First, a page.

{"Painting": body('Map_non_empty_values')[0]}

Similarly, for Gardening and Plumbing we need to get the second and the third item of the concatenated data i.e.

{ "Gardening": body('Map_non_empty_values')[1]}

{ "Plumbing": body('Map_non_empty_values')[2]}

By using Pieter’s method, we have reduced the execution time from 20 minutes to 1 second!

Extra info — In the “Apply to each column” loop, we can use Select operation first and the Filter the data if needed. We would need to write an expression in Select for that instead

if(empty(item()?[Outputs("current_column")]),null,json(concat('{"House number":"',item()?['House number'],'","Street":"',item()?['Street'],'","City":"',item()?['City'],'"}')))

Method 3

In the final method we will see how to reduce the time taken for the “List rows present in a table” action. We can use this method when the data we are dealing with is large and/or execution time needs to be smaller. Also this method uses the premium HTTP action with user credentials.

The “List rows present in a table” action gets the rows present in a specified excel worksheet table. We can directly use the Microsoft Graph API’s List Rows endpoint to get that data. (Or the other option is to use the range data like Pieter mentions here).

Since this endpoint requires delegated Files.ReadWrite permissions, we would need a delegated access token. To get that we will need to register an application in Azure AD, and provide Files.ReadWrite delegated permissions to that app registration.

We will be using an excel file in OneDrive as the source. So we will need an account with OneDrive and the credentials of that account. (Note — I did try to use SharePoint as the source for this API, however I was not able to get the data from that file using the below method — comments related to this are welcome).

The flow

The flow explained below can be downloaded from the GitHub repository here.

The first step in the flow is to call the HTTP action with the following settings

This step will return a delegated access token with which one thing we can do is access data present in files in OneDrive.

We then use another HTTP action to call the Microsoft Graph List Rows endpoint and with this access token in the header.

This will return the data as JSON — a sample of which is shown below and we are interested in getting the “values” data.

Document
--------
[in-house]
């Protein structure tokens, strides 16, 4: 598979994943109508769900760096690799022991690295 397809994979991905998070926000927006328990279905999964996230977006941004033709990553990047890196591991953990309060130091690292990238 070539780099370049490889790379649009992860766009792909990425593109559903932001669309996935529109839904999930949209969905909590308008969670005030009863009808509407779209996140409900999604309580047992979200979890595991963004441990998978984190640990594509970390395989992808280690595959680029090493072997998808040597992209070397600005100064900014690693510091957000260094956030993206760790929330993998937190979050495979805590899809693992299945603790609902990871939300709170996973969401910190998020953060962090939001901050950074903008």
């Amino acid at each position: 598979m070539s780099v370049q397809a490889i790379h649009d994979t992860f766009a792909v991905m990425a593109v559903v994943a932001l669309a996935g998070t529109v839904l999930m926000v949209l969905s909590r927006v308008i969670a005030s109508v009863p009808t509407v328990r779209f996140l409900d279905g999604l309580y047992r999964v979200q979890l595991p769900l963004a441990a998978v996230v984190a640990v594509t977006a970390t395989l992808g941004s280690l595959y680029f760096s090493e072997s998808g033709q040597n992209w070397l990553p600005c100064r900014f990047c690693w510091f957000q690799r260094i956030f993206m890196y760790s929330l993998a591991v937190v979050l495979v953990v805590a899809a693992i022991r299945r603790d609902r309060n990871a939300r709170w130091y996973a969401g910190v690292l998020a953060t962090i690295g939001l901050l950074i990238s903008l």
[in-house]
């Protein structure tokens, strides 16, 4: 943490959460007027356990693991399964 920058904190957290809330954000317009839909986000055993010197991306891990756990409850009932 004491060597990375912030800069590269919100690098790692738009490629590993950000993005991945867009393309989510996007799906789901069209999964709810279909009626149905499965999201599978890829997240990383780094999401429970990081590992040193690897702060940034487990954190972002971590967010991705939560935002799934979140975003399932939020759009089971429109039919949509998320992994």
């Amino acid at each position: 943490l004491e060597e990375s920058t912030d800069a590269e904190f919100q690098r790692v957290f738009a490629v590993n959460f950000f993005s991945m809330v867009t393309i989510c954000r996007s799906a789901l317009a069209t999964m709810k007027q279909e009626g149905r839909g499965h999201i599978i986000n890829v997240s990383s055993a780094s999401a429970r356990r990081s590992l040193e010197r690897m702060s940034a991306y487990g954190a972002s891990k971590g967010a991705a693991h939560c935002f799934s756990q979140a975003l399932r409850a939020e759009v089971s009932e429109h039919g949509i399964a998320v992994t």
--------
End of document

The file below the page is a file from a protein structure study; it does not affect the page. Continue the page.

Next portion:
In the values data we know that we have the data in the order — house number, street, city, painting, gardening and plumbing. Meaning

  1. the value of “Painting” is represented by data at the 3rd index
  2. the value of “Gardening” is represented by data at the 4th index
  3. the value of “Plumbing” is represented by data at the 5th index

So we need to check the empty condition at these indices. To that we create an array with these indices — [3,4,5], loop through those and check the empty row value for that index. Once we have filtered the values, all we need to is use select to map the data.

In the select action, House number will be obtained from item()['values'][0][0], Street will be obtained from item()['values'][0][1] and City will be obtained from item()['values'][0][0] .

We then use Pieter’s method like we did earlier outside the loop to get the required JSON

Execution time

With these actions the time now gets reduced to 1 second to read the table rows. That is, only 1 second to read about 1500 rows of data!

If we increase the data in the excel file to say 20k rows then by using this method we get the required data in approximately 10 seconds!

Conclusion

We can try and avoid using for each loops with variables inside them, whenever possible. Instead we can use the filter and select actions which are fast and help us in getting the required data in a few seconds. Combining those with Pieter’s method help us making our flows really fast.

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Anoop

Anoop

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Microsoft MVP. M365 Developer Architect at Content+Cloud.